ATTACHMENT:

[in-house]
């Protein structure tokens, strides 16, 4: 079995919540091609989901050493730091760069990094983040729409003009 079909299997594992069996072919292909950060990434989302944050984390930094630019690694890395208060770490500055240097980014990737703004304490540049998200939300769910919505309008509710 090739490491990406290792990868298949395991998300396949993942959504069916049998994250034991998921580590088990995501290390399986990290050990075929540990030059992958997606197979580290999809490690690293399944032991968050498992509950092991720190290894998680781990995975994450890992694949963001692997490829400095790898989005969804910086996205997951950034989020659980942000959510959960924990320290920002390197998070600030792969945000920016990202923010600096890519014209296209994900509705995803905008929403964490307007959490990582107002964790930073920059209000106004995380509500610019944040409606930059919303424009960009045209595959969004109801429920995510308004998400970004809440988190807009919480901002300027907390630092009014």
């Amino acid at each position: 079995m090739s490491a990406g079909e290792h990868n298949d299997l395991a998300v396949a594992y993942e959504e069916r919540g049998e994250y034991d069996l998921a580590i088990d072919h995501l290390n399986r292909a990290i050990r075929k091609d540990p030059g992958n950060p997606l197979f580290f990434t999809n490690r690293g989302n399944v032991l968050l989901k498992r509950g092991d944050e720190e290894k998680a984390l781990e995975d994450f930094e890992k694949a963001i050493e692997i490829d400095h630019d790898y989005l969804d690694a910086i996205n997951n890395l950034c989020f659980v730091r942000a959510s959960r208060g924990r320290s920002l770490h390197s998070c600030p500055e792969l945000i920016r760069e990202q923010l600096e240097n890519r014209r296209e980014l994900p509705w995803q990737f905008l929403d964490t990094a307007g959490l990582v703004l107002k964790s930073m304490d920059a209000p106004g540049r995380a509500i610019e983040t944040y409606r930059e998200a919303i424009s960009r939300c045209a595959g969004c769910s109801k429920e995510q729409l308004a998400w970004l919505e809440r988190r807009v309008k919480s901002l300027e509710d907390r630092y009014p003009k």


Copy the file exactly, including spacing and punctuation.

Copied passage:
[in-house]
């Protein structure tokens, strides 16, 4: 079995919540091609989901050493730091760069990094983040729409003009 079909299997594992069996072919292909950060990434989302944050984390930094630019690694890395208060770490500055240097980014990737703004304490540049998200939300769910919505309008509710 090739490491990406290792990868298949395991998300396949993942959504069916049998994250034991998921580590088990995501290390399986990290050990075929540990030059992958997606197979580290999809490690690293399944032991968050498992509950092991720190290894998680781990995975994450890992694949963001692997490829400095790898989005969804910086996205997951950034989020659980942000959510959960924990320290920002390197998070600030792969945000920016990202923010600096890519014209296209994900509705995803905008929403964490307007959490990582107002964790930073920059209000106004995380509500610019944040409606930059919303424009960009045209595959969004109801429920995510308004998400970004809440988190807009919480901002300027907390630092009014």
């Amino acid at each position: 079995m090739s490491a990406g079909e290792h990868n298949d299997l395991a998300v396949a594992y993942e959504e069916r919540g049998e994250y034991d069996l998921a580590i088990d072919h995501l290390n399986r292909a990290i050990r075929k091609d540990p030059g992958n950060p997606l197979f580290f990434t999809n490690r690293g989302n399944v032991l968050l989901k498992r509950g092991d944050e720190e290894k998680a984390l781990e995975d994450f930094e890992k694949a963001i050493e692997i490829d400095h630019d790898y989005l969804d690694a910086i996205n997951n890395l950034c989020f659980v730091r942000a959510s959960r208060g924990r320290s920002l770490h390197s998070c600030p500055e792969l945000i920016r760069e990202q923010l600096e240097n890519r014209r296209e980014l994900p509705w995803q990737f905008l929403d964490t990094a307007g959490l990582v703004l107002k964790s930073m304490d920059a209000p106004g540049r995380a509500i610019e983040t944040y409606r930059e998200a919303i424009s960009r939300c045209a595959g969004c769910s109801k429920e995510q729409l308004a998400w970004l919505e809440r988190r807009v309008k919480s901002l300027e509710d907390r630092y009014p003009k």